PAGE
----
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HOMEIN THE MAGAZINEBACK ISSUES | MAY/JUNE 2014


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IM49 elements tabasco

 

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Some Like It Hot

Louisiana’s favorite hot sauce finds a happy home in cocktails.

 

Story by Jenny Adams
Photo by Stuart Mullenberg

Moving at an average clip of up to 700,000 bottles per day, Tabasco sales might qualify as the Eighth Wonder of the World. The McIlhenny family–owned company has been producing its famous hot sauces on Avery Island (about 140 miles from New Orleans) since 1868. But even with a brand as iconic as Tabasco, the search never stops for new ways to use it—and increasingly, bartenders are leading the charge in creativity.


The fiery sauce’s process starts with peppers that are harvested and ground with salt the same day, then placed in oak whiskey barrels, capped with more salt and aged for up to three years. The potent pepper mixture is then drained and combined with distilled vinegar, resulting in the tangy, spicy condiment that’s a fixture on restaurant tables (and back bars) across the country.


For some bartenders, Tabasco’s hearty vinegar note can be especially alluring. “I use a lot of shrubs in my cocktails, and I get that vinegar component from Tabasco, as well,” says Kailee Gielgens, bartender at Virtù Honest Craft in Scottsdale, Arizona. Gielgens balances Tabasco’s vinegar bite with simple syrup in The Impostor, which she created to be a lighter-bodied Bloody Mary-esque option for the restaurant’s brunch menu. Gielgens says she also likes the savory pairing possibilities of Tabasco, so she muddles tomatoes and basil and combines them with gin and fresh lime juice for the drink, using Tabasco and simple syrup to round things out. “Vegetal flavors work great with spice, so I always lean toward herbs and vegetables,” she says.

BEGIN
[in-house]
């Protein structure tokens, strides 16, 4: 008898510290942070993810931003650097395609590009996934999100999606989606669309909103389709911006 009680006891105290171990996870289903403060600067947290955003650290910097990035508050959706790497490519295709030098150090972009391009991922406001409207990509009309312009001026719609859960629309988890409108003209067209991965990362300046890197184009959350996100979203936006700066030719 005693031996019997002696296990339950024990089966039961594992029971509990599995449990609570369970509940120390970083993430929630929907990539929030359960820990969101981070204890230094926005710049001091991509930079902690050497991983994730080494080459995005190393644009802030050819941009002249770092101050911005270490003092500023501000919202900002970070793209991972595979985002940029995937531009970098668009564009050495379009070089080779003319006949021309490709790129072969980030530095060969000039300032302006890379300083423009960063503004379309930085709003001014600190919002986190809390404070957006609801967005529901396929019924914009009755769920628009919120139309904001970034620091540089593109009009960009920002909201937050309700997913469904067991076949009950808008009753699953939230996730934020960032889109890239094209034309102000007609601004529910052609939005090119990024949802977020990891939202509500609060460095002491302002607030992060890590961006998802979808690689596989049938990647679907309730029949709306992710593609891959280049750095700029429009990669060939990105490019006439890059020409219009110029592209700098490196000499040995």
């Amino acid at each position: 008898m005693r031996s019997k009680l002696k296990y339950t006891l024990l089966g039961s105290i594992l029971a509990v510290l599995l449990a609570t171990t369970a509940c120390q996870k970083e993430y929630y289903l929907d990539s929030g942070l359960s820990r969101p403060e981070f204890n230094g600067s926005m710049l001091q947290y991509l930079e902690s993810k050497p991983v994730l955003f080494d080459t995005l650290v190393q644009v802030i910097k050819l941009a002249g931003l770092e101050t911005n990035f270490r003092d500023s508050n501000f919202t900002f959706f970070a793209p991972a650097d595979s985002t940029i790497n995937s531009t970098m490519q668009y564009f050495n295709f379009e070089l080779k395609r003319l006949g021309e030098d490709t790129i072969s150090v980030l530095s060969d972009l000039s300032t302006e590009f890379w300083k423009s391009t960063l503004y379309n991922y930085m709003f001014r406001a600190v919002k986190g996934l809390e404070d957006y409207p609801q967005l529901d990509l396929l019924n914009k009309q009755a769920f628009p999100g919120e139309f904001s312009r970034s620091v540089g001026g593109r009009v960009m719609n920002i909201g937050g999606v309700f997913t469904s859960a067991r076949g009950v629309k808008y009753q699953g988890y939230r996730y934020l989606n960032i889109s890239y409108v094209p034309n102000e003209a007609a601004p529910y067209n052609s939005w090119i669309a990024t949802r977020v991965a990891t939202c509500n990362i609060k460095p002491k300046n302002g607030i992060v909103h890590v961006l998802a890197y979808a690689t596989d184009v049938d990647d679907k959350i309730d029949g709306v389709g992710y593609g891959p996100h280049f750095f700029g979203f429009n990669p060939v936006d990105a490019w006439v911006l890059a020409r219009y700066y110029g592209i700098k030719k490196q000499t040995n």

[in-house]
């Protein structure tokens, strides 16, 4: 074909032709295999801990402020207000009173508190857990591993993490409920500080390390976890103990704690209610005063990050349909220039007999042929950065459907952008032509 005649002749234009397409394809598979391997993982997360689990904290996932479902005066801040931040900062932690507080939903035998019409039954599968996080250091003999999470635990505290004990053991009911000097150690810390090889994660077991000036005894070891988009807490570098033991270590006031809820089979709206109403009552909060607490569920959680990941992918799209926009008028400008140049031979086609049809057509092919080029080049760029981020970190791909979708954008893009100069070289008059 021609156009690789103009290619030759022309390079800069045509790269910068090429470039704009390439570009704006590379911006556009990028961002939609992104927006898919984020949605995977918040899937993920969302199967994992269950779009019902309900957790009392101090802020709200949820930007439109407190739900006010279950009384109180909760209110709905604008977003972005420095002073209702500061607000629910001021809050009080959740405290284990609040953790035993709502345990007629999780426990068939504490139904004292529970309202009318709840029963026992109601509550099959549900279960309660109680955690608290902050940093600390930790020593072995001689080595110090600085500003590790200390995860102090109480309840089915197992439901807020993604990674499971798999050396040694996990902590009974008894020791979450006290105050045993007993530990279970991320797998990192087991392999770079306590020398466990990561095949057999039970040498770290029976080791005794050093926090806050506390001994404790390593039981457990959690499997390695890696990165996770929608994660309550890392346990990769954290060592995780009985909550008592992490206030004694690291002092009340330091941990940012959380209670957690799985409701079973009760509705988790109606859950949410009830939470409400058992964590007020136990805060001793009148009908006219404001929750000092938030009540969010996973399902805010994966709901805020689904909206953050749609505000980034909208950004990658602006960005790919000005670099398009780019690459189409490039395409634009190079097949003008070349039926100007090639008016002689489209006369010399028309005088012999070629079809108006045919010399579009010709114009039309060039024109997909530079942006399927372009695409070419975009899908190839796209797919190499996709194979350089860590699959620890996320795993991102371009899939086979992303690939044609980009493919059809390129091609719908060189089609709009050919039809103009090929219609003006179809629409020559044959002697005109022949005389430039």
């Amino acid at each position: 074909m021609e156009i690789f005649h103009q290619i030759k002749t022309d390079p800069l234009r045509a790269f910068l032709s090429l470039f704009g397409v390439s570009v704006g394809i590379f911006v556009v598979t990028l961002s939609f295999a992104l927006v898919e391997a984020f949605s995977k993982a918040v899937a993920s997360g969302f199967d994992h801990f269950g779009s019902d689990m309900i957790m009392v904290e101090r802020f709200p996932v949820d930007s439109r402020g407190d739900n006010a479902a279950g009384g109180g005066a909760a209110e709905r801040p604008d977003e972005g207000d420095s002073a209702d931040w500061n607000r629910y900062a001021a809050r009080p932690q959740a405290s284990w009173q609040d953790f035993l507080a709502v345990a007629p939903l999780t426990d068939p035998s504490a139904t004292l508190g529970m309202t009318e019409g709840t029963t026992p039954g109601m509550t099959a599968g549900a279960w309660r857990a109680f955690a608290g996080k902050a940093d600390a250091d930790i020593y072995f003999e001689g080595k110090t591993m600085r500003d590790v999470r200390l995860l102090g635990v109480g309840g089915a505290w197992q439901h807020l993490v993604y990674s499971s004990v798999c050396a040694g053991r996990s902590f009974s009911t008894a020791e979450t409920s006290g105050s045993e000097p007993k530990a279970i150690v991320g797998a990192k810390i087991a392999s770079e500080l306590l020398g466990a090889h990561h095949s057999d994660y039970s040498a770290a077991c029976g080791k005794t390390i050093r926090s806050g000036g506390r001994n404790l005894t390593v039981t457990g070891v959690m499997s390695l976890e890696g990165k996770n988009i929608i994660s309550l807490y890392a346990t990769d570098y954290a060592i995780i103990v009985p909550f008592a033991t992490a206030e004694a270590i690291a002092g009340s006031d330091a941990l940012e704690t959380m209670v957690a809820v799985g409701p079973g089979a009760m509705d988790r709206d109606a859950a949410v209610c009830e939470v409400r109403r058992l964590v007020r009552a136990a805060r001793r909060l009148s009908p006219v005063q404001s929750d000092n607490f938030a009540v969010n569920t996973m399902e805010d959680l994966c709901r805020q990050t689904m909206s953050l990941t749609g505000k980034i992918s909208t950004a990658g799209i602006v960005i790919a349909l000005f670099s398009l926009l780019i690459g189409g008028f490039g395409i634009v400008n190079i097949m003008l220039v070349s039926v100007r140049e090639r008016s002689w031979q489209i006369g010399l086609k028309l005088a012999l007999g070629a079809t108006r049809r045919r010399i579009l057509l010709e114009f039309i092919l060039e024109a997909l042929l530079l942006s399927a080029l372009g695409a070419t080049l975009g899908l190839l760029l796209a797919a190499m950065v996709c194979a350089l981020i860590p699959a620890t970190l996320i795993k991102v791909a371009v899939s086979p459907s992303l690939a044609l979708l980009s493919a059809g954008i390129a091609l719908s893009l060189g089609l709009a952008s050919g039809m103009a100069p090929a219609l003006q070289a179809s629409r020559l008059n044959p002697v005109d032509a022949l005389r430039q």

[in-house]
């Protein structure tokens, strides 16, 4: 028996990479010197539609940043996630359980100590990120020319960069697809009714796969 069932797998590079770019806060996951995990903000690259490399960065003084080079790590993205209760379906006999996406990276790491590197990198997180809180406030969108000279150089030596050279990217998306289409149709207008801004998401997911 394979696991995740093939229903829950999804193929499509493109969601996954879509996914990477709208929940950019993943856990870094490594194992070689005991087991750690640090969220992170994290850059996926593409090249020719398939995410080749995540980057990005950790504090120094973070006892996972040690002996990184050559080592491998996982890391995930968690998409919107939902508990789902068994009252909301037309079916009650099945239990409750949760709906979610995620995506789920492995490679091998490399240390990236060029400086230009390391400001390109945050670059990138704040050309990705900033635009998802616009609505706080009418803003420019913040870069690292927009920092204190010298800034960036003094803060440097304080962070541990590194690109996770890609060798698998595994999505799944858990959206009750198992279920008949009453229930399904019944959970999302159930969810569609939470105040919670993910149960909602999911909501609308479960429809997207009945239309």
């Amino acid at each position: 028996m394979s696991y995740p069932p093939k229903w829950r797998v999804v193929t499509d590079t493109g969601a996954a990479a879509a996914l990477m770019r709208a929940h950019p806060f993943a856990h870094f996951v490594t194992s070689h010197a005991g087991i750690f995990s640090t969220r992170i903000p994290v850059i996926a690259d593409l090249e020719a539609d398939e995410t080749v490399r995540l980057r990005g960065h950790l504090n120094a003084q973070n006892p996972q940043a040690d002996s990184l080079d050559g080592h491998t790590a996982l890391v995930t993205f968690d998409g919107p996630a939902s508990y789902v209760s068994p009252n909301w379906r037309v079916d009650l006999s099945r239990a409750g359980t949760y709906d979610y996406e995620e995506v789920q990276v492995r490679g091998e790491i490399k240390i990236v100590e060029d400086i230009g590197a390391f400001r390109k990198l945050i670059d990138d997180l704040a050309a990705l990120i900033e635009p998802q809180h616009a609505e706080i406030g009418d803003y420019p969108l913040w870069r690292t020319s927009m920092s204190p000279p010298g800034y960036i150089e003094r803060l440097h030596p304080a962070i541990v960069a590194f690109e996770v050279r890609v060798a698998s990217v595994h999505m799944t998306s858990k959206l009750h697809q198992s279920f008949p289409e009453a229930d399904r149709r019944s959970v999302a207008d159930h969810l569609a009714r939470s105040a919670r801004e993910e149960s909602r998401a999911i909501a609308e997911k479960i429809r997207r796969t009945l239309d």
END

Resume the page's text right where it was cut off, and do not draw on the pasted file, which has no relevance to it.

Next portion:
Tabasco also has a way of accenting a spirit’s nuances while heating up the palate. At High Hat in New Orleans, Ryan Iriarte says Tabasco plays well with tequila, Scotch, gin or rum—or his personal favorite, mezcal, as demonstrated in his Smokey Bandito. “I like the heat to be assertive but not aggressive,” Iriarte says. For the Smokey Bandito, he makes a syrup with Tabasco and poblano peppers, which tempers Tabasco’s fiery heat while also adding depth to the drink. “A cocktail is like a bowl of gumbo: You want to be able to taste all the elements, not just heat.”

 

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